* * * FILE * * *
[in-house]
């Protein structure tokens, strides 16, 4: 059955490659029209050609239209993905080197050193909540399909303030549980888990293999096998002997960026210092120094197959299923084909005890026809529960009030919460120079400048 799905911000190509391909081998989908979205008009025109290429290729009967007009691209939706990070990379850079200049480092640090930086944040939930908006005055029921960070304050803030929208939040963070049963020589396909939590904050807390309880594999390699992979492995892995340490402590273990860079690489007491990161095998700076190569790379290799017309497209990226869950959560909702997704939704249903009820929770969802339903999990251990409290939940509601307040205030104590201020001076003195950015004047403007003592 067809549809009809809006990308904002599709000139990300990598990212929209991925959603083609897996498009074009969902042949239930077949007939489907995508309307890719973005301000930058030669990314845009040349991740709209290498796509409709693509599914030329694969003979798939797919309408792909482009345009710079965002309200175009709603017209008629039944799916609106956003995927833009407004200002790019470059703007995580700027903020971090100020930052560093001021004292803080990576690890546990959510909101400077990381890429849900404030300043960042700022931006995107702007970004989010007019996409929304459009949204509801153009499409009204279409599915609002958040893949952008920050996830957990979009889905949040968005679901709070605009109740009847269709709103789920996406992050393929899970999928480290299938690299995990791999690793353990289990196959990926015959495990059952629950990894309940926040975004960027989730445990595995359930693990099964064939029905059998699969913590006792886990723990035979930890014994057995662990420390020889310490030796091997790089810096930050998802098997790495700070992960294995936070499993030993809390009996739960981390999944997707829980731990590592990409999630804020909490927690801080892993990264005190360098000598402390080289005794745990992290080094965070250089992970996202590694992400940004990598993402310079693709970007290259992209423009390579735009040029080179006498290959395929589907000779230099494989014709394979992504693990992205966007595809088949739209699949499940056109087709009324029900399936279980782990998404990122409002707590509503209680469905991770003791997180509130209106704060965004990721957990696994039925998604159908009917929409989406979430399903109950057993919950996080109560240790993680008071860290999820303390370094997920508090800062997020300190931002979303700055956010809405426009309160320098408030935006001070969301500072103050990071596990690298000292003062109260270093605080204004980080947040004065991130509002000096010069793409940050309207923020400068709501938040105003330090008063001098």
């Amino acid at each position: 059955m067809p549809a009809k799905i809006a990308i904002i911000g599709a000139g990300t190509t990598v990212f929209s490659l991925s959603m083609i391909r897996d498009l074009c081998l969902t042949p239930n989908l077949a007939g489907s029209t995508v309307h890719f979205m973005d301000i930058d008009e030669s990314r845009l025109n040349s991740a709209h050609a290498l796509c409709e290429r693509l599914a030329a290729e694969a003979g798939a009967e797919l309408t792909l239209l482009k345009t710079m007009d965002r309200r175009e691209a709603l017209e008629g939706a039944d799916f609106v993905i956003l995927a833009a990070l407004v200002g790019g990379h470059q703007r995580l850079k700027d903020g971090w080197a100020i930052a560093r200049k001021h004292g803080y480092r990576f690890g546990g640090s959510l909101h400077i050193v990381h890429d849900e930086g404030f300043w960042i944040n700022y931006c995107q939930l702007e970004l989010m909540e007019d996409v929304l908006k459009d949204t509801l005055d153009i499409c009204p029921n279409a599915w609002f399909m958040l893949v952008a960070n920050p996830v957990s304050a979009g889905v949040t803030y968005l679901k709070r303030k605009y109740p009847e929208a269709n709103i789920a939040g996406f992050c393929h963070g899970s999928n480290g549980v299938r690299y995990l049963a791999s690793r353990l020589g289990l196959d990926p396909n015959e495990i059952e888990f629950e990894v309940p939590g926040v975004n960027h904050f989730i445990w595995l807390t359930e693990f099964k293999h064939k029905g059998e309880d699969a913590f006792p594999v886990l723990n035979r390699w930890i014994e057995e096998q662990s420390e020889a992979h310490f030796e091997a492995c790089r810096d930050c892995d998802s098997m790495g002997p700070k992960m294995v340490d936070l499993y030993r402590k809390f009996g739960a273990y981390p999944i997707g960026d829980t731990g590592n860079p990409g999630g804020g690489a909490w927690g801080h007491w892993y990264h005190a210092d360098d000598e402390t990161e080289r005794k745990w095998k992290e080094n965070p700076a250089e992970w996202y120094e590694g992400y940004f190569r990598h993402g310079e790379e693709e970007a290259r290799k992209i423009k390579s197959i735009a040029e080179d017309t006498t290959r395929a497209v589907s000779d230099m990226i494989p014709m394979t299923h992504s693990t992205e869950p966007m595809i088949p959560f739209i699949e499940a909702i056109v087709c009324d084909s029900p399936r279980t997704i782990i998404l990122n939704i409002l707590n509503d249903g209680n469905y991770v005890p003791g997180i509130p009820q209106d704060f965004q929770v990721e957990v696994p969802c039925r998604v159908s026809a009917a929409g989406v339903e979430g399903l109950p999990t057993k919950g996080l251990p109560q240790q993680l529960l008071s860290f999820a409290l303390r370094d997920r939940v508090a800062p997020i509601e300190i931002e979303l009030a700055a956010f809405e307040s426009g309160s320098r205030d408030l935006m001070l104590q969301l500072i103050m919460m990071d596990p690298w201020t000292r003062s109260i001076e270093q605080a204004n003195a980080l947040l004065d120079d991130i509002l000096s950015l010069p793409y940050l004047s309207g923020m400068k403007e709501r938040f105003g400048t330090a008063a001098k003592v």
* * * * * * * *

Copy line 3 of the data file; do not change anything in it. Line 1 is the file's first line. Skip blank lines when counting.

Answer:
């Amino acid at each position: 059955m067809p549809a009809k799905i809006a990308i904002i911000g599709a000139g990300t190509t990598v990212f929209s490659l991925s959603m083609i391909r897996d498009l074009c081998l969902t042949p239930n989908l077949a007939g489907s029209t995508v309307h890719f979205m973005d301000i930058d008009e030669s990314r845009l025109n040349s991740a709209h050609a290498l796509c409709e290429r693509l599914a030329a290729e694969a003979g798939a009967e797919l309408t792909l239209l482009k345009t710079m007009d965002r309200r175009e691209a709603l017209e008629g939706a039944d799916f609106v993905i956003l995927a833009a990070l407004v200002g790019g990379h470059q703007r995580l850079k700027d903020g971090w080197a100020i930052a560093r200049k001021h004292g803080y480092r990576f690890g546990g640090s959510l909101h400077i050193v990381h890429d849900e930086g404030f300043w960042i944040n700022y931006c995107q939930l702007e970004l989010m909540e007019d996409v929304l908006k459009d949204t509801l005055d153009i499409c009204p029921n279409a599915w609002f399909m958040l893949v952008a960070n920050p996830v957990s304050a979009g889905v949040t803030y968005l679901k709070r303030k605009y109740p009847e929208a269709n709103i789920a939040g996406f992050c393929h963070g899970s999928n480290g549980v299938r690299y995990l049963a791999s690793r353990l020589g289990l196959d990926p396909n015959e495990i059952e888990f629950e990894v309940p939590g926040v975004n960027h904050f989730i445990w595995l807390t359930e693990f099964k293999h064939k029905g059998e309880d699969a913590f006792p594999v886990l723990n035979r390699w930890i014994e057995e096998q662990s420390e020889a992979h310490f030796e091997a492995c790089r810096d930050c892995d998802s098997m790495g002997p700070k992960m294995v340490d936070l499993y030993r402590k809390f009996g739960a273990y981390p999944i997707g960026d829980t731990g590592n860079p990409g999630g804020g690489a909490w927690g801080h007491w892993y990264h005190a210092d360098d000598e402390t990161e080289r005794k745990w095998k992290e080094n965070p700076a250089e992970w996202y120094e590694g992400y940004f190569r990598h993402g310079e790379e693709e970007a290259r290799k992209i423009k390579s197959i735009a040029e080179d017309t006498t290959r395929a497209v589907s000779d230099m990226i494989p014709m394979t299923h992504s693990t992205e869950p966007m595809i088949p959560f739209i699949e499940a909702i056109v087709c009324d084909s029900p399936r279980t997704i782990i998404l990122n939704i409002l707590n509503d249903g209680n469905y991770v005890p003791g997180i509130p009820q209106d704060f965004q929770v990721e957990v696994p969802c039925r998604v159908s026809a009917a929409g989406v339903e979430g399903l109950p999990t057993k919950g996080l251990p109560q240790q993680l529960l008071s860290f999820a409290l303390r370094d997920r939940v508090a800062p997020i509601e300190i931002e979303l009030a700055a956010f809405e307040s426009g309160s320098r205030d408030l935006m001070l104590q969301l500072i103050m919460m990071d596990p690298w201020t000292r003062s109260i001076e270093q605080a204004n003195a980080l947040l004065d120079d991130i509002l000096s950015l010069p793409y940050l004047s309207g923020m400068k403007e709501r938040f105003g400048t330090a008063a001098k003592v």